transcendental

(redirected from transcendentalized)
Also found in: Thesaurus, Encyclopedia.

transcendental

mystical; knowledge derived from intuitive sources: It was a transcendental experience.
Not to be confused with:
transcendent – surpassing all others; pre-eminent: Her beauty was transcendent.

tran·scen·den·tal

 (trăn′sĕn-dĕn′tl)
adj.
1. Philosophy
a. Concerned with the a priori or intuitive basis of knowledge as independent of experience.
b. Asserting a fundamental irrationality or supernatural element in experience.
2. Surpassing all others; superior.
3. Beyond common thought or experience; mystical or supernatural.
4. Mathematics Of or relating to a real or complex number that is not the root of any polynomial that has positive degree and rational coefficients.

tran′scen·den′tal·ly adv.

transcendental

(ˌtrænsɛnˈdɛntəl)
adj
1. transcendent, superior, or surpassing
2. (Philosophy) (in the philosophy of Kant)
a. (of a judgment or logical deduction) being both synthetic and a priori
b. of or relating to knowledge of the presuppositions of thought
3. (Philosophy) philosophy beyond our experience of phenomena, although not beyond potential knowledge
4. (Theology) theol surpassing the natural plane of reality or knowledge; supernatural or mystical
ˌtranscendenˈtality n
ˌtranscenˈdentally adv

tran•scen•den•tal

(ˌtræn sɛnˈdɛn tl, -sən-)

adj.
1. transcendent, surpassing, or superior.
2. being beyond ordinary or common experience, thought, or belief; supernatural.
3. abstract or metaphysical.
4. idealistic, lofty, or visionary.
5.
a. beyond the contingent and accidental in human experience, but not beyond all human knowledge.
b. (in Kantian philosophy) of, based upon, or concerned with a priori elements in experience, which condition human knowledge.
6. (of a number) not the root of any algebraic equation with rational coefficients. Compare irrational (def. 4).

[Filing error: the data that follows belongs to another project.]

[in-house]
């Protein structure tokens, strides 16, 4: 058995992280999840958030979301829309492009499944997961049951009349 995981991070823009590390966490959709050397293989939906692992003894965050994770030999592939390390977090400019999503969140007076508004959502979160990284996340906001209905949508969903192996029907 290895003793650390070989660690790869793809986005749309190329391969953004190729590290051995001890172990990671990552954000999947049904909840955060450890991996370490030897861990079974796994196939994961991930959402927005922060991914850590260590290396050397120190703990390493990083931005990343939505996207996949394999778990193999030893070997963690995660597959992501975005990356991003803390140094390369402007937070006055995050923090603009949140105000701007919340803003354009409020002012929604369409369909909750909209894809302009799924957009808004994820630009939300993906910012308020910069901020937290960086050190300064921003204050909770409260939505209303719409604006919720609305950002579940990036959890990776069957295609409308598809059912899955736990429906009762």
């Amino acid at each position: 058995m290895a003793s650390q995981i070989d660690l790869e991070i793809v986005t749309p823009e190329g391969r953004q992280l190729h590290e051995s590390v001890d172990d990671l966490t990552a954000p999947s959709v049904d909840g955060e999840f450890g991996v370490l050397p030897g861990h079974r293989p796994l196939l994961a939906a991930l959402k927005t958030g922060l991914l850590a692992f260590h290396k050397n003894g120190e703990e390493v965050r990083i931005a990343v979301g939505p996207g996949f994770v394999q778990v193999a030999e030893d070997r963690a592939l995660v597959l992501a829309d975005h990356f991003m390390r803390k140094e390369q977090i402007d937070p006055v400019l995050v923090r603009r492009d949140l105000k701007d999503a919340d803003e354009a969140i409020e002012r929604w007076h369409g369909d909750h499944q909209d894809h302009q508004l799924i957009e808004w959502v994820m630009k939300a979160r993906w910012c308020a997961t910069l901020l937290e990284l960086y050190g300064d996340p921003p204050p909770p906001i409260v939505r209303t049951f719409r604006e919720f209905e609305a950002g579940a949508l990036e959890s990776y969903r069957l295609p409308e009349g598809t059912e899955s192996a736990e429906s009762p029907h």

[1615–25; < Medieval Latin trānscendentālis. See transcendent, -al1]
tran`scen•den′tal•ly, adv.
ThesaurusAntonymsRelated WordsSynonymsLegend:
Adj.1.transcendental - existing outside of or not in accordance with naturetranscendental - existing outside of or not in accordance with nature; "find transcendental motives for sublunary action"-Aldous Huxley
supernatural - not existing in nature or subject to explanation according to natural laws; not physical or material; "supernatural forces and occurrences and beings"
2.transcendental - of or characteristic of a system of philosophy emphasizing the intuitive and spiritual above the empirical and material

transcendental

adjective
1. Existing only in concept and not in reality:
2. Of, coming from, or relating to forces or beings that exist outside the natural world:
Translations

transcendental

[ˌtrænsenˈdentl]
A. ADJ (Philos) → trascendental
B. CPD transcendental meditation Nmeditación f trascendental

transcendental

adjüberirdisch; (Philos) → transzendental; visiontranszendierend; transcendental meditationtranszendentale Meditation; transcendental number (Math) → transzendente Zahl, Transzendente f

transcendental

[ˌtrænsɛnˈdɛntl] adj (frm) → trascendentale
References in periodicals archive ?
On the one hand, a totally transcendentalized vision of the divine has a dual effect: first, it presents us with an image of God that is totally dehistoricized and remote from the human situation; and, second, it legitimizes particular practices and discourses by removing them to a transcendent plane within the sphere of the divine itself.
Linkin suggests how close reading might help "undo" such entanglements, whether religious, nationalistic, those of the texts before us, or our own often transcendentalized aims in reading them.
This suggests that the two extreme poles (matter and spirit) of what we call the "pendulum of history" are bridged by an interface field, namely human language, by agency of which the material pole is "transcendentalized," i.e.
Perhaps there even exists an order of rank among these burnt children, these born artists who can find the enjoyment of life only in the intention of falsifying its image [...]: the degree to which life has been spoiled for them might be inferred from the degree to which they wish to see its image falsified, thinned down, transcendentalized, deified--the homines religiosi might be included among artists, as their highest rank.